‘Ugly’ sea wall will spoil Sidmouth’s Esplanade view, business leaders tell council
- Credit: Archant
Raising the sea wall to protect Sidmouth from flooding is ‘unlikely to be acceptable’ and would ‘irreparably damage’ the beauty of The Esplanade, according to the town’s chamber of commerce.
Business leaders have been reacting to proposals for the multi-million pound beach management scheme to increase the sea wall by perhaps 0.5 metres.
East Devon District Council (EDDC) and consultants Royal HaskoningDHV hope the £9million project will start next year and be completed in 2020.
The beach management plan stakeholder group was due to meet again as the Herald went to press yesterday (Thursday) to discuss the plans.
The scheme would also see shingle imported onto the beach and a new 120-metre groyne on East Beach. But the most controversial element is the proposed splash wall along The Esplanade. Comparisons have already been made with the unpopular sea defence in Seaton.
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A Sidmouth Chamber of Commerce spokesman said: “An increase in the wall height of half a metre, 20 inches, would be unacceptable to the chamber. Nor, we think, will it be popular with Sidmouth’s residents, or with visitors to the town.
“The economic damage of the introduction of such a high wall is close to incalculable, but it will certainly run into millions of pounds. People come to Sidmouth to see the sea.
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“The heritage of Sidmouth, and the beauty of its Esplanade will be irreparably damaged by this obtrusive introduction, which, we note, yet again, is unsupported by any evidence of need.”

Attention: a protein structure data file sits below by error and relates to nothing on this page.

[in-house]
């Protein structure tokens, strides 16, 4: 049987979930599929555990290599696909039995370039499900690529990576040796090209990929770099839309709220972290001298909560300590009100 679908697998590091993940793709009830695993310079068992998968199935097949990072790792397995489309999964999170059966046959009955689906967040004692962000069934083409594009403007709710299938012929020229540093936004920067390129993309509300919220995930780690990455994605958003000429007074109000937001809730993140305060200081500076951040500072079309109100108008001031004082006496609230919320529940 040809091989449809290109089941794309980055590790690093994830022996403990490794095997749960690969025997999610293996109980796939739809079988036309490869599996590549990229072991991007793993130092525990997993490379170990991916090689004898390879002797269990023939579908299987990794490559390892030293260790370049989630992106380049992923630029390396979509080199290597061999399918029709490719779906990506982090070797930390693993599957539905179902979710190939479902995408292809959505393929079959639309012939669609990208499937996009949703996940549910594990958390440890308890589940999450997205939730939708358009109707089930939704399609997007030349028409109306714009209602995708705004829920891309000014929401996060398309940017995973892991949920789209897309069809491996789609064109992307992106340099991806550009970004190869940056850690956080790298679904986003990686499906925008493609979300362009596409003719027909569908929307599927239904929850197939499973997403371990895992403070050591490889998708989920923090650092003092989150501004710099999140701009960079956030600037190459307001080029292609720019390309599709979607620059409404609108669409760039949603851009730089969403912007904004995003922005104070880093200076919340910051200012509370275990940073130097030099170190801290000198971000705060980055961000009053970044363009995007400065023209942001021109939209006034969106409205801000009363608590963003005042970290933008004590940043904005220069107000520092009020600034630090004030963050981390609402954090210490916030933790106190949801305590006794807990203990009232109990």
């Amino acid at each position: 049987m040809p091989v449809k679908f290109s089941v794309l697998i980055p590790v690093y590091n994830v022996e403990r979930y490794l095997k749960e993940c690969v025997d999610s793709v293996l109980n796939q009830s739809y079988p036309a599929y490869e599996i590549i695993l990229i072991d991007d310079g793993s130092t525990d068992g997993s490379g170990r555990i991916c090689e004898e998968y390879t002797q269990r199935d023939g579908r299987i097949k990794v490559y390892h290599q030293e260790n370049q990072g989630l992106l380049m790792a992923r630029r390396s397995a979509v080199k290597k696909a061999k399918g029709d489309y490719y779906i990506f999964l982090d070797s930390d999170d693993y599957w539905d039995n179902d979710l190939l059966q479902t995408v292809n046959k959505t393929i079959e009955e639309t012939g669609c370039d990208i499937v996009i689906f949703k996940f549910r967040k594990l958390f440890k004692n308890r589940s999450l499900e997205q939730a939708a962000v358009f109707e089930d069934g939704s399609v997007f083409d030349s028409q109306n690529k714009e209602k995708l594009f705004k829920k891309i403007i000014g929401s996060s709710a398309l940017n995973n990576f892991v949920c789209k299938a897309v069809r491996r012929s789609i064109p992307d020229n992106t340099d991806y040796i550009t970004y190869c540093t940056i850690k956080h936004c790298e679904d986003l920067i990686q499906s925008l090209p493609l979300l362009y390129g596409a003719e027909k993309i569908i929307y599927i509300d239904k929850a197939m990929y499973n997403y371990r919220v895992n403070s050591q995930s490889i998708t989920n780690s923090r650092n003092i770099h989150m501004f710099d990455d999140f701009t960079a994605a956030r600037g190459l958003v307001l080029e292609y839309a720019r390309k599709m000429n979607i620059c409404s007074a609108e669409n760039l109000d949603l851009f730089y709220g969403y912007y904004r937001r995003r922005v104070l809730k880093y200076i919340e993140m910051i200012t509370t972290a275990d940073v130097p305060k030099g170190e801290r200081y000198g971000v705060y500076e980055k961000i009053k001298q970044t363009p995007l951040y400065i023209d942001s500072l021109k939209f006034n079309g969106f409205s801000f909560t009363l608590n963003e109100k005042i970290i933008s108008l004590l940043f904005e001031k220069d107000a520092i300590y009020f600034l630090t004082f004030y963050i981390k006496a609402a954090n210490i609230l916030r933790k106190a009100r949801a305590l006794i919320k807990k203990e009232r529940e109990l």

In practice, the height of the wall is expected to vary depending upon the sea and beach conditions along its length.
Sara Hook, third generation owner of the Royal York and Faulkner Hotel, said: “It would be an ugly eyesore. It would spoil the view and make access to The Esplanade difficult.
“It isn’t going to stop the water. I’ve seen waves coming up way above that level many times.”
An EDDC spokeswoman said altering the wall could be used to improve access to the beach, adding: “Wall raising will be kept to a minimum to limit impacts on views. Further west, behind the breakwaters where less wave overtopping is predicted, we may be able to use a lower height, and we’d look at this as part of the next stage of detailed design.”